There are as many different interpretations of shade garden types as there are books written about shade.
For the sake of consistency, we are using plant shade definitions from the American Horticultural Society in its book Gardening in Shade (DK Publishing, 1999).
Light shade is a permanent shade cast by the shadow of a building, wall, hedge, or tree on a site otherwise exposed to the sky and open to light. It offers the most opportunity for blooming plants that otherwise like the sun.
After light shade, partial shade provides the next best opportunity for flowers in shade. Under these conditions, an area receives up to 6 hours of direct sun, with four or more of those hours being in the morning, and the rest of the day being in shadow. It is the most beneficial for a variety of plants. (Note that if 4 or more of the 6 hours of sun are in the afternoon, it is considered to be full sun.)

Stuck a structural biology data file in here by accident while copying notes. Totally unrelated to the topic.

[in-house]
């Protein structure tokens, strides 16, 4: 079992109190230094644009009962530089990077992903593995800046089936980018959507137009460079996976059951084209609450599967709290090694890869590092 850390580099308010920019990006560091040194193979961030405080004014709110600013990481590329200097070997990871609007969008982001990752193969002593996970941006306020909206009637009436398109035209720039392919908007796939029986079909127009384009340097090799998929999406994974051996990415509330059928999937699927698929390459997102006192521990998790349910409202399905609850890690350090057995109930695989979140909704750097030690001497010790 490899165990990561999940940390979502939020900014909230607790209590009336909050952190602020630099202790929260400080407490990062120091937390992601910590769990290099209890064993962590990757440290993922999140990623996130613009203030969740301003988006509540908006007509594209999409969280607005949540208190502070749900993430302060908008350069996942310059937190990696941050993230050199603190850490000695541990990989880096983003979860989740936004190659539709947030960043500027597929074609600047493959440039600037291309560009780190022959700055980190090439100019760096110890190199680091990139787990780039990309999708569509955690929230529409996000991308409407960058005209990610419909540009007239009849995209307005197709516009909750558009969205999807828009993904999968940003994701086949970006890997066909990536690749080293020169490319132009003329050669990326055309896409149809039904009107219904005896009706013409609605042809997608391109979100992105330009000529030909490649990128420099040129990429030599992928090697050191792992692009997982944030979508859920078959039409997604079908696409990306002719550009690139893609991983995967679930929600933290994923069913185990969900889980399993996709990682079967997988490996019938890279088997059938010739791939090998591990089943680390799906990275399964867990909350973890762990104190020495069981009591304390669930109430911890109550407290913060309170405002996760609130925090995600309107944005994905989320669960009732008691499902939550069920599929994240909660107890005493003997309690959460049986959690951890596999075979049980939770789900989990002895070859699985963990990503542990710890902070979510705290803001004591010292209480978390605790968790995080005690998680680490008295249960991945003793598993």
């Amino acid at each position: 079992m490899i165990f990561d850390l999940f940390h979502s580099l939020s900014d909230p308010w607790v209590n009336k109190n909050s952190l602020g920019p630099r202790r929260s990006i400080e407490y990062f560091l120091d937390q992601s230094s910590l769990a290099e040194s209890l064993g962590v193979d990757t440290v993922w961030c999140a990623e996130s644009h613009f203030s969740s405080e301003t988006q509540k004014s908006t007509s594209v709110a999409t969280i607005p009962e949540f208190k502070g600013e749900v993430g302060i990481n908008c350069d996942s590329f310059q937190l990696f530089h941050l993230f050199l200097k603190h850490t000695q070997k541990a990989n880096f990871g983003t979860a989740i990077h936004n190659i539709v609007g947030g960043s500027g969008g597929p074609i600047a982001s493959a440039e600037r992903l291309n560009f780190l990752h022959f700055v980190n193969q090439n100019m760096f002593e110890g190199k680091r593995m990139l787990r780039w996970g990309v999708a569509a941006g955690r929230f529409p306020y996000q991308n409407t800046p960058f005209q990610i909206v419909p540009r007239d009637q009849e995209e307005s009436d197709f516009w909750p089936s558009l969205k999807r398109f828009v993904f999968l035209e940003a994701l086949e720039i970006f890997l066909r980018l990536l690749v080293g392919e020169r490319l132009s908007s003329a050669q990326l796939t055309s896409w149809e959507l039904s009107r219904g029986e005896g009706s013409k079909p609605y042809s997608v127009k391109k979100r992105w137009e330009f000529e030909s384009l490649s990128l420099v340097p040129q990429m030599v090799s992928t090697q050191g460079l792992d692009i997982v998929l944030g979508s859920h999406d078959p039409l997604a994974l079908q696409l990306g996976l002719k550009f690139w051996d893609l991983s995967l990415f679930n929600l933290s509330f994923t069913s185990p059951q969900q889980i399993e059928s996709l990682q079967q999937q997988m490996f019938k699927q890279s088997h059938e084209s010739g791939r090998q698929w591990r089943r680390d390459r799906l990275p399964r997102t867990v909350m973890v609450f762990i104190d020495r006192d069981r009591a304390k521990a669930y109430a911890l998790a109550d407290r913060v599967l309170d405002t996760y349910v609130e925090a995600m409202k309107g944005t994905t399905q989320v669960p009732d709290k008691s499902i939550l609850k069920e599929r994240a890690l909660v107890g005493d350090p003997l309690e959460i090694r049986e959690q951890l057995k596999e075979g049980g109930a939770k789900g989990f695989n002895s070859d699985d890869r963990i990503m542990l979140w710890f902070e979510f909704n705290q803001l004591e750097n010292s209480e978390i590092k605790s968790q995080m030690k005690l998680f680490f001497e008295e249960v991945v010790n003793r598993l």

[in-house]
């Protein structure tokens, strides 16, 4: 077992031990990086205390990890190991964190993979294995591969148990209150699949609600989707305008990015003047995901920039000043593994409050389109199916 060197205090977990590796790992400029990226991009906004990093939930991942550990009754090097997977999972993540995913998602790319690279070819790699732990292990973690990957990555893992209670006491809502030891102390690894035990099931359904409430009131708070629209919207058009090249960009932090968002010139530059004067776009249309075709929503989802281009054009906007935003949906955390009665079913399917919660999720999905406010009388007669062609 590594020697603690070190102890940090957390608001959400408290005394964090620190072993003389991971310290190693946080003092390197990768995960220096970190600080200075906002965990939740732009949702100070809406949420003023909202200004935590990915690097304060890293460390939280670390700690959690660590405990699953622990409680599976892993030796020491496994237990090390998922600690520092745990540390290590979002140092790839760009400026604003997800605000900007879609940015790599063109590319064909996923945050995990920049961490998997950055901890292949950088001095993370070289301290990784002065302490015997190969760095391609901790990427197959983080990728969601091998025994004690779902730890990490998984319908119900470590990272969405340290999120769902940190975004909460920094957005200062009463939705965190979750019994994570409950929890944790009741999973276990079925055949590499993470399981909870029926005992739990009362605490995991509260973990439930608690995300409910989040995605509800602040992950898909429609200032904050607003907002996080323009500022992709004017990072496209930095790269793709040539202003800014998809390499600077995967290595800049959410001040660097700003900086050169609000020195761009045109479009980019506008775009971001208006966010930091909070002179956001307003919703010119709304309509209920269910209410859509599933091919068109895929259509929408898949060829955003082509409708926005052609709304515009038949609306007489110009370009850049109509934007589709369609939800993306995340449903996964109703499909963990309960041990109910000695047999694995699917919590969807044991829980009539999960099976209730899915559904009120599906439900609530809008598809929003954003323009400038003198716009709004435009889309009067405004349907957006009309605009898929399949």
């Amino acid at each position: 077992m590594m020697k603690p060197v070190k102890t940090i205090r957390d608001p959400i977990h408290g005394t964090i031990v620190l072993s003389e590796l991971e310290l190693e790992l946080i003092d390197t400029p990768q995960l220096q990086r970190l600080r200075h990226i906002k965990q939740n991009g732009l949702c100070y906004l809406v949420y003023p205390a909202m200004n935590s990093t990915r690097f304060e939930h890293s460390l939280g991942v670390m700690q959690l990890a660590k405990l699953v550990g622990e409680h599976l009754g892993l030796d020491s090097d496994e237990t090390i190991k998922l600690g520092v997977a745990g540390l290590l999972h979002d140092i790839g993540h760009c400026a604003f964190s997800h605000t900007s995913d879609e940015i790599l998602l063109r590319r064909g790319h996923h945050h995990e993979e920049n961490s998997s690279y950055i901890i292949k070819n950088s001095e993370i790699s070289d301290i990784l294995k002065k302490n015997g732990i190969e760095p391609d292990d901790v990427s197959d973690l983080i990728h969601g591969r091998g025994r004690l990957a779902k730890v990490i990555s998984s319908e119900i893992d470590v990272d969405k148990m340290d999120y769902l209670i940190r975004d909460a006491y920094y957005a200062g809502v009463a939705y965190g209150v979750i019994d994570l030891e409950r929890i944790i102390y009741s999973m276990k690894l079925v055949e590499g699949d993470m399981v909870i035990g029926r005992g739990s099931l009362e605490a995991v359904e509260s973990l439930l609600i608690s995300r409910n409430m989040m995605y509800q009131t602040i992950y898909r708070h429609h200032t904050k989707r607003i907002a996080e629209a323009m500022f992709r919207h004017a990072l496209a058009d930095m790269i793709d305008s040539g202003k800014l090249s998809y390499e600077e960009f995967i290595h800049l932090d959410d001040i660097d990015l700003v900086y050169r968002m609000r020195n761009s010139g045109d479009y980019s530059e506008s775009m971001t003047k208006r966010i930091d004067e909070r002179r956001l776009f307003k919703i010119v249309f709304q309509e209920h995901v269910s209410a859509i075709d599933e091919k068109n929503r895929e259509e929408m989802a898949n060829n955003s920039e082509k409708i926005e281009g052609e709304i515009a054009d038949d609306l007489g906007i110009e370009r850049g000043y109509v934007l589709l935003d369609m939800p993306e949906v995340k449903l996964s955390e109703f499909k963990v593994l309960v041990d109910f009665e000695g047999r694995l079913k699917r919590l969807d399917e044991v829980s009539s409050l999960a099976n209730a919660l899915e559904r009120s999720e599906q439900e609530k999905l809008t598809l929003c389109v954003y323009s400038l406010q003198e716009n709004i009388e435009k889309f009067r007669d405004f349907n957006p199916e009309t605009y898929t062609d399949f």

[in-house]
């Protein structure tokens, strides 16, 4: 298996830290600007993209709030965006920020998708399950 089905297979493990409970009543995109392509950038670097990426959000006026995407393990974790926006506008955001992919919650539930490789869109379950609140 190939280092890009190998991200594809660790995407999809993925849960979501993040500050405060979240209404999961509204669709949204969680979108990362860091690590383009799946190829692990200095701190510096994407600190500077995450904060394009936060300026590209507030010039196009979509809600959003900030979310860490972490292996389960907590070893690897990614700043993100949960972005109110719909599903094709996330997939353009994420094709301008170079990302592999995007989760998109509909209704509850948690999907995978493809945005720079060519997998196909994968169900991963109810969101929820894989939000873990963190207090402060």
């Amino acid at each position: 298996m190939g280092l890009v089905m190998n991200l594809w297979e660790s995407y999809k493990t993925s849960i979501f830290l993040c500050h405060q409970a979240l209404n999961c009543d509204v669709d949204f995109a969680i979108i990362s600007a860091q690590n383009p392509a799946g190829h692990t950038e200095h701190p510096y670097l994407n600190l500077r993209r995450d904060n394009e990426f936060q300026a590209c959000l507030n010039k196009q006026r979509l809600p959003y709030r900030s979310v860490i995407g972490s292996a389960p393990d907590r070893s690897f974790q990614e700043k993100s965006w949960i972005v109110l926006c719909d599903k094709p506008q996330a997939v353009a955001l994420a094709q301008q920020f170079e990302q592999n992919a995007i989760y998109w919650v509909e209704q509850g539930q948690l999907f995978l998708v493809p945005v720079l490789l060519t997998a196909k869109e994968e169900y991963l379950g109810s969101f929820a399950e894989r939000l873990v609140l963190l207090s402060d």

Dappled or Filtered
Dappled or filtered shade is created by sunlight filtering through the canopy of open tree branches or through latticework structures, with the pattern of light shifting all day. This is probably the most common shade in suburban backyards and is also the most common woodland shade-garden environment.
Deep or Full
Deep or full shade is the dense kind of shade found under evergreens or closely spaced shrubs and trees that do not allow any direct light to penetrate. This is the most cooling kind of shade but is also the most difficult; it takes effort to find plants that will bloom here. But it also can be the most interesting, because the plants suited to it tend to have the best leaf structure.